For the past week, I’d been trying to corral a friend or two to join me in making another Cocktail of the Week (a feature on this site which I must rename because quite frankly “Cocktail of the Week” is entirely too unoriginal. I’m open to suggestions). Anyway, it turns out my friends all had busy schedules, and by the time Friday rolled around, I feared another week might come and go without an aforementioned “Cocktail of the Week.” Then fate smiled kindly on me.
I had been out at a club, and upon return to my apartment at 1:30 in the morning, I received a text from my dear friend Sly about the gentlemen suitors she had found herself surrounded by. We got to messaging each other, and being that the bar she was at was closing down, I invited her over to my place for a nightcap. She said yes.
Sly was down, and Cocktail of the Week was on. We were indeed about to engage in a spontaneous act of mixology.
And so at two in the morning, Sly and I convened to make a batch of Spicy Pepinos from Paul Abercrombie’s book, Organic, Shaken, & Stirred. Just what is a Spicy Pepino? Well, it involves cucumber, cilantro, jalapeÃ±os, and rum. I couldn’t imagine what it would taste like; hence, I had to make it. Pictures after the jump…
Before we start mixing our cocktails, Sly and I engage in a light, late-night snack of pita and homemade hummus. Clearly, we mean business.
First, I peel about half a cucumber and slice it up into six pieces (three per drink).
Next we must unveil the jalapeÃ±o pepper. There’s no accounting for how hot it will be. All I know is that when I buy jalapeÃ±os from the Korean market, they are violently aggressive. Meanwhile, japaleÃ±os from other stores barely seem to register on the Scoville scale. I don’t know why. This little guy is from Pavillions of West Hollywood.
Sly photographs my stovetop, which is in mild disarray following a smoking session earlier in the night. There was an incident, and as you can see, I got ashes everywhere. (And to clarify, by “smoking sessions” I mean “stovetop smoker session.”)
Showcasing my muddler. I named it Bette. Get it? Bette Muddler. I’ll give you a moment to let it sink in.
Our veggies are ready for Bette muddler’s attack.
The cucumbers enter the shaker first. From this angle, they look not unlike that girl at the bottom of the well in Silence of the Lambs.
From a distance, you can see Bette muddler pounding on the jalapeÃ±os (turns out they were supposed to go in first; hence the cucumber slices have been temporarily plucked from the shaker like Chilean miners and placed on the cutting mat for the time being).
Once the jalapeÃ±os have been sufficiently mashed, I then unsheathe the (soon to be controversial) cilantro which will be perfuming the drink.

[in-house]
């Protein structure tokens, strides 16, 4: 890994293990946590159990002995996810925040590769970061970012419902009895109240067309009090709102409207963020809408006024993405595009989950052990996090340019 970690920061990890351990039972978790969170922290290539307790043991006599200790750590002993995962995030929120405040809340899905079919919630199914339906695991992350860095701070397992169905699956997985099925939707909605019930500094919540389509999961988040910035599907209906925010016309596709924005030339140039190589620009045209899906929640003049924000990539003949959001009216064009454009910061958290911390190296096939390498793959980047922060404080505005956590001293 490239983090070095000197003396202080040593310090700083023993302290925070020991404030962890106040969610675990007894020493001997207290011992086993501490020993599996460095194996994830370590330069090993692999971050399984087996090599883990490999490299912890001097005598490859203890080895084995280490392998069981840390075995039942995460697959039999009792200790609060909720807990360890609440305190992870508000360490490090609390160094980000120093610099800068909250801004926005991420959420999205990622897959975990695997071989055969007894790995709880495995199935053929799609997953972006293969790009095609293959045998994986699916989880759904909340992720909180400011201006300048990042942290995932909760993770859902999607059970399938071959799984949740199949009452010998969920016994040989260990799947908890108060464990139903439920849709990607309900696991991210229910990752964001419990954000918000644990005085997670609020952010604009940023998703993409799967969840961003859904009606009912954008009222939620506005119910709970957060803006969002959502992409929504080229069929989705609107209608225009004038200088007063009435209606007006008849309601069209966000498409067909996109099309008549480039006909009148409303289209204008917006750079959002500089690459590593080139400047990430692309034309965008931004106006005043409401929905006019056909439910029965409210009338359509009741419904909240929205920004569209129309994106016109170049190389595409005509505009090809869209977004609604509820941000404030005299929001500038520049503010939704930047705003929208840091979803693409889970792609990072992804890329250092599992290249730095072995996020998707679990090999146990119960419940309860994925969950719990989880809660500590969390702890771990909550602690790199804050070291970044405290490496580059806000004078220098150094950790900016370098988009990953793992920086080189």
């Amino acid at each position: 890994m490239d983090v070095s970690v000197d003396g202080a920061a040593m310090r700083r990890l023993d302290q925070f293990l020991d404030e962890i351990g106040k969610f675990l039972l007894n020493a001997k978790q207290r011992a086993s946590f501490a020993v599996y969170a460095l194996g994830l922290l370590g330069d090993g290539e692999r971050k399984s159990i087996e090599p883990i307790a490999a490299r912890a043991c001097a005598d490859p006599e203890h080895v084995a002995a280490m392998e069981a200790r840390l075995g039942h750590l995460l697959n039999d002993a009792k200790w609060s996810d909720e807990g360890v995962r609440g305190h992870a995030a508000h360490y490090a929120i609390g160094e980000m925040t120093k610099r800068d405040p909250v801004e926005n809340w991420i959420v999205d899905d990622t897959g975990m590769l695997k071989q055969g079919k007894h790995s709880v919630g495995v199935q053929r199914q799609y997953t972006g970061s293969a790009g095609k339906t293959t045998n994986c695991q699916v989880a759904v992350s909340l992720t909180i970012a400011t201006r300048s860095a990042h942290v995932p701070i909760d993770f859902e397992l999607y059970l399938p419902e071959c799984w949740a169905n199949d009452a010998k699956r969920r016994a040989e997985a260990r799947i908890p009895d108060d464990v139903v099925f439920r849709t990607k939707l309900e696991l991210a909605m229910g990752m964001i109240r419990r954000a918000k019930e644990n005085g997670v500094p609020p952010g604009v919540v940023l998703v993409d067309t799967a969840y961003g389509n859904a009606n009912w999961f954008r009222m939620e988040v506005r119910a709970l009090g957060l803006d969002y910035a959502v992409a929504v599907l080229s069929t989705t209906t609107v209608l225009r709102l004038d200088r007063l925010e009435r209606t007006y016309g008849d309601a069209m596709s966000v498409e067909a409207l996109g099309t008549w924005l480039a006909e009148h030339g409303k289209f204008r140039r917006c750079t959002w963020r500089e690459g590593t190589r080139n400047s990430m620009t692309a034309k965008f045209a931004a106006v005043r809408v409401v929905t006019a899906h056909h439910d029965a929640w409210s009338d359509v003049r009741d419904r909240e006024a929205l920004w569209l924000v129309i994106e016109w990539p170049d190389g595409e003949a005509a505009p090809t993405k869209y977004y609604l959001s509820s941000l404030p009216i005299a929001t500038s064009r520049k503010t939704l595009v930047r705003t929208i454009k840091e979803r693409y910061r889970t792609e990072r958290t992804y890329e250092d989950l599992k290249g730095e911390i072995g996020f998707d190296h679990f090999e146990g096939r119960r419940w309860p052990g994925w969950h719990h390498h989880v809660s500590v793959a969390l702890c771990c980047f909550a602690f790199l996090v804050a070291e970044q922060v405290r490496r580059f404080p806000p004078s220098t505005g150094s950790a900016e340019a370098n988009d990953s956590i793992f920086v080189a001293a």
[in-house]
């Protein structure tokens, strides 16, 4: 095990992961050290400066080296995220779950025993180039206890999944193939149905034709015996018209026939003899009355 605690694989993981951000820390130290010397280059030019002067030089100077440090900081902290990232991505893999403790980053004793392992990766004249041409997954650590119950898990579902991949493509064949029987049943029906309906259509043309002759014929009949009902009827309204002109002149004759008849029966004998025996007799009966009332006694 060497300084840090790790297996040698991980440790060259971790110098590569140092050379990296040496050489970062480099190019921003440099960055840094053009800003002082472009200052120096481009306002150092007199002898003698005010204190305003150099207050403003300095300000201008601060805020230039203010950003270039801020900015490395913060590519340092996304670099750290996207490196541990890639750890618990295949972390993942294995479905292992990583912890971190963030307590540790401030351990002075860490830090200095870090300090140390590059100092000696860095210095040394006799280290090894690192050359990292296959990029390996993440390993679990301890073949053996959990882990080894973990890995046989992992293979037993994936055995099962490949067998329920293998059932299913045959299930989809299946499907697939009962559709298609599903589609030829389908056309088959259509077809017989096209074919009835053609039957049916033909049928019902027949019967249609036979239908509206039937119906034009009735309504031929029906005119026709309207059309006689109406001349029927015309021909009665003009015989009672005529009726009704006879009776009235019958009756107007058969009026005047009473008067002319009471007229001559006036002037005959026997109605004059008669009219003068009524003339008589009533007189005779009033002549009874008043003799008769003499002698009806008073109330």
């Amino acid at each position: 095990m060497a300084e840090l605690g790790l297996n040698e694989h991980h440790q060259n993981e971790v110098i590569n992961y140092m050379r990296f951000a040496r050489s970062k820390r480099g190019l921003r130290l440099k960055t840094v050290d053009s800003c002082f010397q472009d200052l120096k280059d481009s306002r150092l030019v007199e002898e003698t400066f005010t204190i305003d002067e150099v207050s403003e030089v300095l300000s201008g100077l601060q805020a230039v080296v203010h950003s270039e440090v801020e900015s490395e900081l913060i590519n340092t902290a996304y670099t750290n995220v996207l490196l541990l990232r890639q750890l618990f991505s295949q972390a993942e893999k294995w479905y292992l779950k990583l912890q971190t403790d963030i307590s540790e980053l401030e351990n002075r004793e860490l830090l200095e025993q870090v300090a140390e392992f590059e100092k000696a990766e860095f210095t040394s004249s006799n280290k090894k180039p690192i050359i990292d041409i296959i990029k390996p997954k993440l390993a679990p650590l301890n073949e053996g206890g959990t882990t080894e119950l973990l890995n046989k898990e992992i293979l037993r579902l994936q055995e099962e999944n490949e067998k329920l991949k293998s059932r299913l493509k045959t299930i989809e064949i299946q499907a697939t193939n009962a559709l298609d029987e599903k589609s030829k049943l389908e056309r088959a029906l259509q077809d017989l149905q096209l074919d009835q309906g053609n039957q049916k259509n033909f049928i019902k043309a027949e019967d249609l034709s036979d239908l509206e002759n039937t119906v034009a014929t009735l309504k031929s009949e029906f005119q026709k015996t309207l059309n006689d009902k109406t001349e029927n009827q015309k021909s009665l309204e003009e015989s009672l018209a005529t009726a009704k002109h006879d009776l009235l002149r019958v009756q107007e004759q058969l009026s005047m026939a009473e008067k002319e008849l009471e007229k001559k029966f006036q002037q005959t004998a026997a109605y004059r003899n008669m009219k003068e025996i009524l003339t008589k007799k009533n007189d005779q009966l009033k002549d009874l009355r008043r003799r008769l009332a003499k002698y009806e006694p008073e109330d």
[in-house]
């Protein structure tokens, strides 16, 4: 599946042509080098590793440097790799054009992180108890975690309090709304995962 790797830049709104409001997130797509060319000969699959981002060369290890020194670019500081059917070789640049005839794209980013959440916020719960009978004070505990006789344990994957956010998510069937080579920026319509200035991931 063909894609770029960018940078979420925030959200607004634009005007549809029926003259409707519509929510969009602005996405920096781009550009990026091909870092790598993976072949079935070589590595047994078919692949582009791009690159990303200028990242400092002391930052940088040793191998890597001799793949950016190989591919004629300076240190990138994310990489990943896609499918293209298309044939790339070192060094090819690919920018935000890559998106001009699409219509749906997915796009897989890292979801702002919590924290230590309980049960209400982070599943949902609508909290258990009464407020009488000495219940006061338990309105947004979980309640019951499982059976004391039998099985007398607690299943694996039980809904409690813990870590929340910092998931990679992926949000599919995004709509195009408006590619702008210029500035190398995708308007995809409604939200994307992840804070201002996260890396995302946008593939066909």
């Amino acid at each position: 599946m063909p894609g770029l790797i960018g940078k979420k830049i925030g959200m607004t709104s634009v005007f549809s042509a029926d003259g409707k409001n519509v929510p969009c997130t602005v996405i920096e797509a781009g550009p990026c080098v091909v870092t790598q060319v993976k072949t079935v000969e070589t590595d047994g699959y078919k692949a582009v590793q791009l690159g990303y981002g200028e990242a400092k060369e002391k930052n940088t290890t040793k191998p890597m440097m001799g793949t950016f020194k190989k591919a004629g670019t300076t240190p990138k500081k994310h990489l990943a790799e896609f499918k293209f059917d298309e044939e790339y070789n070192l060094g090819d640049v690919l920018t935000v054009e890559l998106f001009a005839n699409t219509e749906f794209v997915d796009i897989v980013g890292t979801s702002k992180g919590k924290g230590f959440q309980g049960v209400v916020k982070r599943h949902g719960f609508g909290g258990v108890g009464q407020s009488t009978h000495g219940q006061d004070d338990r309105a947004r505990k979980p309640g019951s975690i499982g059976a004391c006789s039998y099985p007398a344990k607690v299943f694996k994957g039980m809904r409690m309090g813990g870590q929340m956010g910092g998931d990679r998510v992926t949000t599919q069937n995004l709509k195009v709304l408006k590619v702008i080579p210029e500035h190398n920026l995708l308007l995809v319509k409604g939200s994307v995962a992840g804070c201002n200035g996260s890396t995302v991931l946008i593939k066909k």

The cucumber and cilantro then gets muddled with the jalapeÃ±os.
After I’m done with Bette muddler, I pour some rum into the shaker.
The recipe calls for lemon juice, but not enough to bust out the electric juicer. I instead rely on a reamer and my own strength — which is awe-inspiring and mighty, in case you’re wondering.
And now the lemon juice joins the rest of the ingredients.
Our old friend Blue Agave Nectar makes a return appearance.
A few tablespoons does the trick.
Last but not least, we fill the shaker to the brim with ice cubes. Now it’s time for action.
The pour (note that we are double straining the drink).
The color is beautiful, and already I can smell the cilantro. Good for me, unfortunate for Sly, who hates the herb.
The tasting… (Seriously, the cilantro “bouquet” is remarkable)
The verdict? Split.
I loved it. All the flavors meshed wonderfully for me, making it all perfectly drinkable. I didn’t find the cilantro flavor to be that overpowering; although, the drink certainly smelled heavily of it.
Sly, on the other hand, wasn’t a huge fan, but that’s because she’s a self-proclaimed hater of cilantro. People either like the herb or detest it, and if you’re in “like” camp (like moi), you’ll love this drink. If you’re in the “detest” camp, then all you’ll taste is dish soap.
That being said, the drink wasn’t a total miss for Sly. She did enjoy it more than the Jessica Rabbit, despite the fact that her hatred for cilantro is deep and unrelenting. Additionally, we both agreed that the recipe could have used more jalapeÃ±o. There definitely was not enough kick — Sly didn’t even taste any heat in her Spicy Pepino — and in the future, we’ll certainly add two or three more slices of the chili to keep things interesting.
Nevertheless, I was a big fan of the Spicy Pepino. Cilantro haters can probably omit the herb altogether (or maybe play around with an alternate of their liking) without affecting the drink too much. It’s definitely worth trying, and as far as I’m concerned, Organic, Shaken, and Stirred continues to have an undiminished record of awesomeness.